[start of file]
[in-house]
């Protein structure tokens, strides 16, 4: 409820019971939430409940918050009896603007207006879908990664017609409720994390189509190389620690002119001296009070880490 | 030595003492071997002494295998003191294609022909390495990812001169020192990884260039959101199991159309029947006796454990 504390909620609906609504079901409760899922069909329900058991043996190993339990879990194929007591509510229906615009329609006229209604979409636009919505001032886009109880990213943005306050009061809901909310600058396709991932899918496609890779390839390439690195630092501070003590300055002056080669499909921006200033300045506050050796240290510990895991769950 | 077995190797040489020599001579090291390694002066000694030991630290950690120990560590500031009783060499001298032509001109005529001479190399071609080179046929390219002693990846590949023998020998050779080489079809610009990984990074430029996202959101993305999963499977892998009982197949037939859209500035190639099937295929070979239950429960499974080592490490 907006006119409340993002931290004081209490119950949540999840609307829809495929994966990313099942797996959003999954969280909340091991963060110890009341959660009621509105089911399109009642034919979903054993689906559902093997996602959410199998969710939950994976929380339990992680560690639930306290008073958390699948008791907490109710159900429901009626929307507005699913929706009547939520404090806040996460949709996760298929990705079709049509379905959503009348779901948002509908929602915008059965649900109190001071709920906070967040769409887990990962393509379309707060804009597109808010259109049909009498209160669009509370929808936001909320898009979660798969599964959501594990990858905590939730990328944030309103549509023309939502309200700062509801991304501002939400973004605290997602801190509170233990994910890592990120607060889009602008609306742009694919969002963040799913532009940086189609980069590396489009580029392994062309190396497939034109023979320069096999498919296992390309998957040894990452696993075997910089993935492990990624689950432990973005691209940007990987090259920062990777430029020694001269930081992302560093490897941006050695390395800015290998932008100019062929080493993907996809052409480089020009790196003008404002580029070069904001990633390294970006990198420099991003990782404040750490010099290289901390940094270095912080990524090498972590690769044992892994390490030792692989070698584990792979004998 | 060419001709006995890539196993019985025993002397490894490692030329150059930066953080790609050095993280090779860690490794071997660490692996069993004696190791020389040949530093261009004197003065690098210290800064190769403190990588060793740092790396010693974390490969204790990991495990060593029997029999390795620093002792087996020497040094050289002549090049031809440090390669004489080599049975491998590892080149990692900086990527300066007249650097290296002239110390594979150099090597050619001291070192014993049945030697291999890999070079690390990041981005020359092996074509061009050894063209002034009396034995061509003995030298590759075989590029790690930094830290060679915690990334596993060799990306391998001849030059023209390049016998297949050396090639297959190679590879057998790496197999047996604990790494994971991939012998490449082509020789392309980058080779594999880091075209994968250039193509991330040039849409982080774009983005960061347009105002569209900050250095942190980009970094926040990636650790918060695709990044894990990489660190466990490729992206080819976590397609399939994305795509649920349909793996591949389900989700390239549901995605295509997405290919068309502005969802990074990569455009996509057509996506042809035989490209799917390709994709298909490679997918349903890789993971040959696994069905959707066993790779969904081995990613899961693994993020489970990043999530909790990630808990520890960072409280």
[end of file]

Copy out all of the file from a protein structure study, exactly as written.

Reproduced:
[in-house]
């Protein structure tokens, strides 16, 4: 409820019971939430409940918050009896603007207006879908990664017609409720994390189509190389620690002119001296009070880490 | 030595003492071997002494295998003191294609022909390495990812001169020192990884260039959101199991159309029947006796454990 504390909620609906609504079901409760899922069909329900058991043996190993339990879990194929007591509510229906615009329609006229209604979409636009919505001032886009109880990213943005306050009061809901909310600058396709991932899918496609890779390839390439690195630092501070003590300055002056080669499909921006200033300045506050050796240290510990895991769950 | 077995190797040489020599001579090291390694002066000694030991630290950690120990560590500031009783060499001298032509001109005529001479190399071609080179046929390219002693990846590949023998020998050779080489079809610009990984990074430029996202959101993305999963499977892998009982197949037939859209500035190639099937295929070979239950429960499974080592490490 907006006119409340993002931290004081209490119950949540999840609307829809495929994966990313099942797996959003999954969280909340091991963060110890009341959660009621509105089911399109009642034919979903054993689906559902093997996602959410199998969710939950994976929380339990992680560690639930306290008073958390699948008791907490109710159900429901009626929307507005699913929706009547939520404090806040996460949709996760298929990705079709049509379905959503009348779901948002509908929602915008059965649900109190001071709920906070967040769409887990990962393509379309707060804009597109808010259109049909009498209160669009509370929808936001909320898009979660798969599964959501594990990858905590939730990328944030309103549509023309939502309200700062509801991304501002939400973004605290997602801190509170233990994910890592990120607060889009602008609306742009694919969002963040799913532009940086189609980069590396489009580029392994062309190396497939034109023979320069096999498919296992390309998957040894990452696993075997910089993935492990990624689950432990973005691209940007990987090259920062990777430029020694001269930081992302560093490897941006050695390395800015290998932008100019062929080493993907996809052409480089020009790196003008404002580029070069904001990633390294970006990198420099991003990782404040750490010099290289901390940094270095912080990524090498972590690769044992892994390490030792692989070698584990792979004998 | 060419001709006995890539196993019985025993002397490894490692030329150059930066953080790609050095993280090779860690490794071997660490692996069993004696190791020389040949530093261009004197003065690098210290800064190769403190990588060793740092790396010693974390490969204790990991495990060593029997029999390795620093002792087996020497040094050289002549090049031809440090390669004489080599049975491998590892080149990692900086990527300066007249650097290296002239110390594979150099090597050619001291070192014993049945030697291999890999070079690390990041981005020359092996074509061009050894063209002034009396034995061509003995030298590759075989590029790690930094830290060679915690990334596993060799990306391998001849030059023209390049016998297949050396090639297959190679590879057998790496197999047996604990790494994971991939012998490449082509020789392309980058080779594999880091075209994968250039193509991330040039849409982080774009983005960061347009105002569209900050250095942190980009970094926040990636650790918060695709990044894990990489660190466990490729992206080819976590397609399939994305795509649920349909793996591949389900989700390239549901995605295509997405290919068309502005969802990074990569455009996509057509996506042809035989490209799917390709994709298909490679997918349903890789993971040959696994069905959707066993790779969904081995990613899961693994993020489970990043999530909790990630808990520890960072409280």